Summary for the Busy Executive: Wow.
The standard line on Rachmaninoff runs that as he grew older, his inspiration burned ever more fitfully. That has always struck me as a rather sentimental and naïve take on things. For me, the most significant fact about Rachmaninoff's composing career is that his concert career interrupted it. The Russian Revolution forced him to earn a living. He couldn't support his family at its accustomed level by his compositions. The living he chose took up huge blocks of time that could have gone to composition, and the one prosaic thing an artist really needs in order to create is time. Rachmaninoff wrote his first three concerti in Russia, the last two (I consider the Rhapsody a concerto) in exile. The first concerto, although extremely polished and by no means routine, still impresses me as the weakest of the five, the third the best written. However, while I admire the third, I love the second and fourth, and the Rhapsody I find the most inspired.
The Rachmaninoff second (with Richter and Sanderling) was the first LP I bought with my own money, so I have a sentimental attachment. I still remember browsing through the record bins with a more knowledgeable junior-high-school friend and asking him, "Is this any good?" He could have said a lot of things, including "Dummy!" but he settled for a tactful "I think you'll like it." I did indeed. I wore that LP out, to the extent where the grooves smoothed out to the slickness of a marble floor, and any music they still held was obscured by a thick curtain of hiss and crackle.
Another frequent critical bromide against Rachmaninoff is that he simply followed Tchaikovsky; he brought that style to a certain height and contributed little of his own. I've never understood this one. To me, both composers at their best sound like nobody but themselves. Tchaikovsky's melodic gift to me ranges more widely than Rachmaninoff's and owes less to previous figures like Chopin. Rachmaninoff owes a tremendous debt to Chopin, particularly in matters of phrasing, and to the chant of the Russian Orthodox Church (the model for his more "Russian" themes, whatever the tempo). But Rachmaninoff's music rambles less, and furthermore it changes as the composer goes along, moving from Romantic to a tentative Modernism in such works as the fourth piano concerto and the Symphonic Dances. In this sense, he walks a path similar to Puccini's, incorporating new approaches to extend that already essentially his. Certainly, the works here show these changes, as the composer picks up more experience, both in writing and in hearing music.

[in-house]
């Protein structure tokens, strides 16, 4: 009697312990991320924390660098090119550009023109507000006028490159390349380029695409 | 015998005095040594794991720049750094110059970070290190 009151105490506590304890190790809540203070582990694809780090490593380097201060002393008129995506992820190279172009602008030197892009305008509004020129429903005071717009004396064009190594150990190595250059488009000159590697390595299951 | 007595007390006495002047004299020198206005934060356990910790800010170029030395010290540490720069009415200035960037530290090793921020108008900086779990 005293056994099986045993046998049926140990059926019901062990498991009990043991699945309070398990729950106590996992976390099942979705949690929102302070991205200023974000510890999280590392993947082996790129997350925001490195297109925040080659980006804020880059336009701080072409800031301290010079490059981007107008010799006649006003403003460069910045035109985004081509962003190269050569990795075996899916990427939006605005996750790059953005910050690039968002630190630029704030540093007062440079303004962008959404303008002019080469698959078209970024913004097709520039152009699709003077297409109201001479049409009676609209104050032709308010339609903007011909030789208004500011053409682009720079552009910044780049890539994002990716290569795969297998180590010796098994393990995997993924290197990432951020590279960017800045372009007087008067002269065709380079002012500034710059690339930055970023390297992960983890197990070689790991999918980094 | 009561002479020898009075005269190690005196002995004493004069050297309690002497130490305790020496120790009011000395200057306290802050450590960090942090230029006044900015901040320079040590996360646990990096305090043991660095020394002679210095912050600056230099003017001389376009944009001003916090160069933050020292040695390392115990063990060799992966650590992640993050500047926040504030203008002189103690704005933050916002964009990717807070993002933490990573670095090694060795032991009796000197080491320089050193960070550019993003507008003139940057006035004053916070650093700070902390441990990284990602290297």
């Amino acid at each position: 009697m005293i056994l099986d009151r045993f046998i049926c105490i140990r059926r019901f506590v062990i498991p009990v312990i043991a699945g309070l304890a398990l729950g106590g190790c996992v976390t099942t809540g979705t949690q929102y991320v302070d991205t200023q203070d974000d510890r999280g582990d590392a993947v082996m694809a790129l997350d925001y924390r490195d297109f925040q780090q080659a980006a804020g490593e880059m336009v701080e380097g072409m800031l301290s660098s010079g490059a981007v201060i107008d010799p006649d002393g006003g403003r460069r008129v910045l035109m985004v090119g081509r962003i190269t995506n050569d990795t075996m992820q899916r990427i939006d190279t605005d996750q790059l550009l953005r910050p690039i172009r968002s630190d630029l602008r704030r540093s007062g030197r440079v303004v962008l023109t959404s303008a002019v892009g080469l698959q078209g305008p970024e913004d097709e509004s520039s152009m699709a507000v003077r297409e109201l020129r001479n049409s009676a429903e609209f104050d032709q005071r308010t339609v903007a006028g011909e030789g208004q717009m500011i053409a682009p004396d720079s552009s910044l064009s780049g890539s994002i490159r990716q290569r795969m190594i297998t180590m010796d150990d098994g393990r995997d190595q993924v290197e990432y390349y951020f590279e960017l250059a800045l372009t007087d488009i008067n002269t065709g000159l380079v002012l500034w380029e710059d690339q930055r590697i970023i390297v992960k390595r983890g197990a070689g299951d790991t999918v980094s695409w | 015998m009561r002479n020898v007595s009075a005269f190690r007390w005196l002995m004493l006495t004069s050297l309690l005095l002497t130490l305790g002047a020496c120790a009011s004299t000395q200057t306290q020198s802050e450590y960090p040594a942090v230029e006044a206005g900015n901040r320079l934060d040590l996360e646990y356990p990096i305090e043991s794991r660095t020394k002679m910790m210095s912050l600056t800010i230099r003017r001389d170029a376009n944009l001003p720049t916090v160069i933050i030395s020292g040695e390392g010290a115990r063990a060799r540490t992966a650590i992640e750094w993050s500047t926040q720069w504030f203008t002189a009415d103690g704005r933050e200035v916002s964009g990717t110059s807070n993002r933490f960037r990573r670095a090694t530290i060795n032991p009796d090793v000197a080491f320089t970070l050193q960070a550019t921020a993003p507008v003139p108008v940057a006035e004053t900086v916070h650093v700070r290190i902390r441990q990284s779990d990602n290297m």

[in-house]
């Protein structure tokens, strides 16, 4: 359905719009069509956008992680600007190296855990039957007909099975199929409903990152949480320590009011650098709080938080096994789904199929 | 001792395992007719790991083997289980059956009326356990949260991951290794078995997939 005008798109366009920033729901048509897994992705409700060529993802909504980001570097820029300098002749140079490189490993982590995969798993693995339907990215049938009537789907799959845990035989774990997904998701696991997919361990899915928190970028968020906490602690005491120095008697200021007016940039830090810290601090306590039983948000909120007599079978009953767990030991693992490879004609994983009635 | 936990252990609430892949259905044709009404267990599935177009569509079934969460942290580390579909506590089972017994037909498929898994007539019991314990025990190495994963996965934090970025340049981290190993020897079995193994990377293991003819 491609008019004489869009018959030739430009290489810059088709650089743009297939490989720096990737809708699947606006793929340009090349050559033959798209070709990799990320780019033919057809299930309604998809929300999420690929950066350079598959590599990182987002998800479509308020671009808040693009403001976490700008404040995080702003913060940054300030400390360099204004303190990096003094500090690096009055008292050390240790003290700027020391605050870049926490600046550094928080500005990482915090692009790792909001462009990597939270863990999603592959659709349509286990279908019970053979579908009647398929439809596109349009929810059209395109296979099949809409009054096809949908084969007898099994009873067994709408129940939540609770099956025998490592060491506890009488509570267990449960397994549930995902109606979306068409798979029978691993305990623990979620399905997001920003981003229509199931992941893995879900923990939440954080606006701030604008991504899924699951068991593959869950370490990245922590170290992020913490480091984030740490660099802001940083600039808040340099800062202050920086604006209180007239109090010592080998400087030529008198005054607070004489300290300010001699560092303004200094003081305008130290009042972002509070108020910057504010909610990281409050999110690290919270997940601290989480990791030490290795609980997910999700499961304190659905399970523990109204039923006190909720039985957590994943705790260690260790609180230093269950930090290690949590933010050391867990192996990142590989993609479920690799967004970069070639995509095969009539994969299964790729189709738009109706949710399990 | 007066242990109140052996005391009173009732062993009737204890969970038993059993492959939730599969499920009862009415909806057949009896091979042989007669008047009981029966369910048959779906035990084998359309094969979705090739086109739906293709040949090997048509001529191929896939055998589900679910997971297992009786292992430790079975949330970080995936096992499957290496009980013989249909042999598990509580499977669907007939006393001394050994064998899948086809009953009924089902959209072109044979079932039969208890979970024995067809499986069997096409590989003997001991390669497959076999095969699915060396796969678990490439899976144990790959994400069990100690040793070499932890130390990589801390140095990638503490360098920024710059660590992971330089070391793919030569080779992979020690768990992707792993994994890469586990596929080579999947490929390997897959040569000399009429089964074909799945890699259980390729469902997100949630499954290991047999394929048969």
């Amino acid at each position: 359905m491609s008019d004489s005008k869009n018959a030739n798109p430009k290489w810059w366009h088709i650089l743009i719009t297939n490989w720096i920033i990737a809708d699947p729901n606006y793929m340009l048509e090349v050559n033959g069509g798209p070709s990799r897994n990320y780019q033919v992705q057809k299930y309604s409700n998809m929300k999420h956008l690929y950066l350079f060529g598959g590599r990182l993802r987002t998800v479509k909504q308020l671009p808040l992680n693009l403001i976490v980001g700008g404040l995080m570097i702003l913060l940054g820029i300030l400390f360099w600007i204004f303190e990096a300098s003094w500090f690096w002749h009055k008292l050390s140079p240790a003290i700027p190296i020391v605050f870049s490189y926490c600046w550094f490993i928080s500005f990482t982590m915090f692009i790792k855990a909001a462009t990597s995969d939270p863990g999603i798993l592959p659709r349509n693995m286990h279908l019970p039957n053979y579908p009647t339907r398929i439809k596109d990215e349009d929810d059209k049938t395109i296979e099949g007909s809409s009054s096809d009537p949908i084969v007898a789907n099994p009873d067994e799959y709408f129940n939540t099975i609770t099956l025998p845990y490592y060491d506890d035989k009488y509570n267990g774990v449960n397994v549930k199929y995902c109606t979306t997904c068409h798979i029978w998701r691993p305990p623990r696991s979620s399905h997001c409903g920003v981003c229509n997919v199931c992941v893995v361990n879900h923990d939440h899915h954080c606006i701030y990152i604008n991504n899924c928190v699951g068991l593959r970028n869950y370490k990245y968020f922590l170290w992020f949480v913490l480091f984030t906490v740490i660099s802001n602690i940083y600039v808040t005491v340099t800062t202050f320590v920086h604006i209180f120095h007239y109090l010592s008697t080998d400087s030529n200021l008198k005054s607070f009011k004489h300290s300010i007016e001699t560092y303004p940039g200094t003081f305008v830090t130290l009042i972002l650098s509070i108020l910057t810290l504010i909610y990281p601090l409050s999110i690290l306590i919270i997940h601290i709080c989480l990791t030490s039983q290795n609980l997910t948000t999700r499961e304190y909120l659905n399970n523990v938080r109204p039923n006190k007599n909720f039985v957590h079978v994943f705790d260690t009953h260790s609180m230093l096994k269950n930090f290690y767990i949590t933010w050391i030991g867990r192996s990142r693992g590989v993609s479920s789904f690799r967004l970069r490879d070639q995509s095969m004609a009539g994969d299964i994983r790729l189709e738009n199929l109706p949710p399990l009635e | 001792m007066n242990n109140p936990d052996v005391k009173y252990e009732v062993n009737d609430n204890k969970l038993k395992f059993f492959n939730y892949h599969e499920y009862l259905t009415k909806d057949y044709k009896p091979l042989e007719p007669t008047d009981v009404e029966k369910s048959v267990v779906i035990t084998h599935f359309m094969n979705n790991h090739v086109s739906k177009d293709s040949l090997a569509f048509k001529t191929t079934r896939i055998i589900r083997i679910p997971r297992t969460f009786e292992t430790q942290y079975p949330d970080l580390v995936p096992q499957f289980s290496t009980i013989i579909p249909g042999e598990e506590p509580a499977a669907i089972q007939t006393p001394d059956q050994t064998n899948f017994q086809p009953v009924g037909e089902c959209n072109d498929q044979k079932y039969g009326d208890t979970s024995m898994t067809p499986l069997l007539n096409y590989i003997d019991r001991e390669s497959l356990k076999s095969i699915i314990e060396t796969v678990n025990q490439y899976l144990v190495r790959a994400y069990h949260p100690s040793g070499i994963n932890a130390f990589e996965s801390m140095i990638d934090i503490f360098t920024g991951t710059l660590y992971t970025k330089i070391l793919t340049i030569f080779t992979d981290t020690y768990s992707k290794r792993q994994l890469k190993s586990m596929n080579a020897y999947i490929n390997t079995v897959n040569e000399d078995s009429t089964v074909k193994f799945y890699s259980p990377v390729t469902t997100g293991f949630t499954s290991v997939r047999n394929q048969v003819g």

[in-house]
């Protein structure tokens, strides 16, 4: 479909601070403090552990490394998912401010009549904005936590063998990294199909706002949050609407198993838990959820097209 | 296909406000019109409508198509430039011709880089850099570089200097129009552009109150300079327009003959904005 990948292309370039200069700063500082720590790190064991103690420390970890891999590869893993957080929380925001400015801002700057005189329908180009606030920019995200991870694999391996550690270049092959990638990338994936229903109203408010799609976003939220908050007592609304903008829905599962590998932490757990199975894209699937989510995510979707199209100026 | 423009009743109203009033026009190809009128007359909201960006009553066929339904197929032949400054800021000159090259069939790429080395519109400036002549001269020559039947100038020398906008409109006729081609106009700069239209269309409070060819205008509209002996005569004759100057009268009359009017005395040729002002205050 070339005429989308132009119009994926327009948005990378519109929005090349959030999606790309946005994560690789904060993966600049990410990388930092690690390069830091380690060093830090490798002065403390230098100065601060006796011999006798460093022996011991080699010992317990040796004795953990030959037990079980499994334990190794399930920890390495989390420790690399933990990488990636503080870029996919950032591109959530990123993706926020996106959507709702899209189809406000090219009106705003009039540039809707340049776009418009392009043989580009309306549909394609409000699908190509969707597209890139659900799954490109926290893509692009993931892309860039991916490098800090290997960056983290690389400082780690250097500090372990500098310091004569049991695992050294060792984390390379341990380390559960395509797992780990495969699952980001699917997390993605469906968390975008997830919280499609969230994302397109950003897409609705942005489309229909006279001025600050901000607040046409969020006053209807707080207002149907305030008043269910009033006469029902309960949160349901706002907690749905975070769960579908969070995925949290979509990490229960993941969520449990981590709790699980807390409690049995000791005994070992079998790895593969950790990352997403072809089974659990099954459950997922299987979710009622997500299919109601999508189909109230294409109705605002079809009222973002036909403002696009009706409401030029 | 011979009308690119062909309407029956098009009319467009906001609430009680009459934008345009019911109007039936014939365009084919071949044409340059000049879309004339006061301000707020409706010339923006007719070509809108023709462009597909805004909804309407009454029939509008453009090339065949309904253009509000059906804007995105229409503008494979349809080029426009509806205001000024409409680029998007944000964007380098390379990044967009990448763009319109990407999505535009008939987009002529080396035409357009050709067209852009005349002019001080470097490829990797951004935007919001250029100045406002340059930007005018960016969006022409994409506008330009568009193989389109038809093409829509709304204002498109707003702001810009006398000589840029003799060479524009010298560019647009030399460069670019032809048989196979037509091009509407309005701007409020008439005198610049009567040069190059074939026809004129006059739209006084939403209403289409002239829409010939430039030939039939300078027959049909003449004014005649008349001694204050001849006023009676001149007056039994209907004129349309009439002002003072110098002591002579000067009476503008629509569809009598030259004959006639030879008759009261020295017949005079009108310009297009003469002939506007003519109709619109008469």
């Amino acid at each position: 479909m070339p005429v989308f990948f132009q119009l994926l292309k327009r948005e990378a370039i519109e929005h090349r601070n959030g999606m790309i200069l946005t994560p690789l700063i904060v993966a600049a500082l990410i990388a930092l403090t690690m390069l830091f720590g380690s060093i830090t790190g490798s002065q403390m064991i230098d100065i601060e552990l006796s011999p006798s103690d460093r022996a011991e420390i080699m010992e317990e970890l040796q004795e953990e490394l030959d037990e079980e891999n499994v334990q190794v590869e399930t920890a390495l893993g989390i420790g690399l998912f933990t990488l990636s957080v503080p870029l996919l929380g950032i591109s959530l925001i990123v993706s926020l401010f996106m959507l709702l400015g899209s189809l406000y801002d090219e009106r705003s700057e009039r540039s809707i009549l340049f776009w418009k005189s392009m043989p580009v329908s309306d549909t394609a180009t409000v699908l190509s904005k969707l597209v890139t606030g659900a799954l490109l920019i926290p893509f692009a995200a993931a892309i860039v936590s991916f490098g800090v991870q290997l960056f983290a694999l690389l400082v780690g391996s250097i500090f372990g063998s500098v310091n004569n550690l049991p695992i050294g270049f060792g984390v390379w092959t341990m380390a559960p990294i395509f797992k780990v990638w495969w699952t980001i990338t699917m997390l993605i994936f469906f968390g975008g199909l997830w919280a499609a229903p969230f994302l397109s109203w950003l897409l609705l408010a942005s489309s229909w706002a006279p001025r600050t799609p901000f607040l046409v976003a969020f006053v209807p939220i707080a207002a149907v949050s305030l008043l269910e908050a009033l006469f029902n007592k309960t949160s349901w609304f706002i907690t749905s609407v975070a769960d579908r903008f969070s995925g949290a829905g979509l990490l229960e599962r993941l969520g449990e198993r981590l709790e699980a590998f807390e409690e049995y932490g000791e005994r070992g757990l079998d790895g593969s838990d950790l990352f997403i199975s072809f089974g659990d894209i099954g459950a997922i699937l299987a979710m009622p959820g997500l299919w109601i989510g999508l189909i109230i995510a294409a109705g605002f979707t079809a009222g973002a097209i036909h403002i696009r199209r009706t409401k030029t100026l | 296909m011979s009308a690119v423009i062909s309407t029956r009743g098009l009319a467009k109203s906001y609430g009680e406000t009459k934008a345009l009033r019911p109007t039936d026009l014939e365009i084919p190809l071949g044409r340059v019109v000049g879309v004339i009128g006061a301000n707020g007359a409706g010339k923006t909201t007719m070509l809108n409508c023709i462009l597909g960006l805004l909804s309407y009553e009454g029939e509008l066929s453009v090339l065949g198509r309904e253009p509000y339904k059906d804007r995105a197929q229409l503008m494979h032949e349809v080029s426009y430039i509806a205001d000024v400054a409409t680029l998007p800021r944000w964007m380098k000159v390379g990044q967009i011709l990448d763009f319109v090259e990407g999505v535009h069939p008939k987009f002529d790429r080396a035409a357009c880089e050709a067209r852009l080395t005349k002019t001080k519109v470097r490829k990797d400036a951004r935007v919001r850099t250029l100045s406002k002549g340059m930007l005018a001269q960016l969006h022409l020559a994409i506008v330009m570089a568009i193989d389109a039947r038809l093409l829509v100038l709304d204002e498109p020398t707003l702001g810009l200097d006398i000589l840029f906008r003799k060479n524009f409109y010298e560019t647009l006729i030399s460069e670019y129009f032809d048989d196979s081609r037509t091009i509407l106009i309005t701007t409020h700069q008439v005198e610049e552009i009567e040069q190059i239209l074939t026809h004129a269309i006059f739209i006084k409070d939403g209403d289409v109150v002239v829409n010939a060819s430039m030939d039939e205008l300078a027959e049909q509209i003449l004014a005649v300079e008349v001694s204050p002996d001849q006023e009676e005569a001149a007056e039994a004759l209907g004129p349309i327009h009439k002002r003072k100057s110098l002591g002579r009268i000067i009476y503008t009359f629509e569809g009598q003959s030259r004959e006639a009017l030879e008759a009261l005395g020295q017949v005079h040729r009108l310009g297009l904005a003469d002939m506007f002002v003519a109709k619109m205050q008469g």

Rachmaninoff composed his first concerto when he was 18 but, before your jaw drops in amazement, he revised it substantially at 44. People usually play the revision, as they do here. Still, it's a remarkable work and manages to retain its youth. It takes from many previous concerto staples – a little from the Tchaikovsky first, the Liszt first, a snippet of the Schumann – but it does so with incredible assurance and without the mish-mosh of pastiche. The opening fanfare, bringing to mind the one in the Tchaikovsky fourth symphony, strikes the same rhetorical note, if not the exact same musical ones. The first lyrical idea lies very close to the main theme of Tchaikovsky's Manfred, and you find musical ideas, so close as to count as kin, to round off the first subject group here as in the Tchaikovsky. But you've only to compare Rachmaninoff's maiden concerto to something like the Rubinstein concerti to hear the clarity of the ideas, the musical thought expressed directly, without any sort of groping or stuck-on fuzz. Furthermore, it's not just second-hand news. An individual with a strong artistic profile talks to us, despite all the borrows. This probably comes down to a matter of feeling, more than any identifiable technique. As for me, I hear a kind of rhythmic vigor, like a stamping of heavy boots, in all the concerti that mark each work as Rachmaninoff's. Also, the piano writing is superb, not always so with Rachmaninoff, probably because of his stupendous keyboard technique. The sonatas, for example, suffer from thick textures arising from the composer's desire to occupy every finger all the time. The concerto has plenty of power, especially with Wild at the keyboard, but the textures always tell. My favorite movement, however, is probably the second, with a gorgeous melody, fully the equal of any in the later concerti. It represents a real risk, in that it threatens to degenerate into mere noodling. Yet it never sinks, and it retains the air of having been made up on the spot.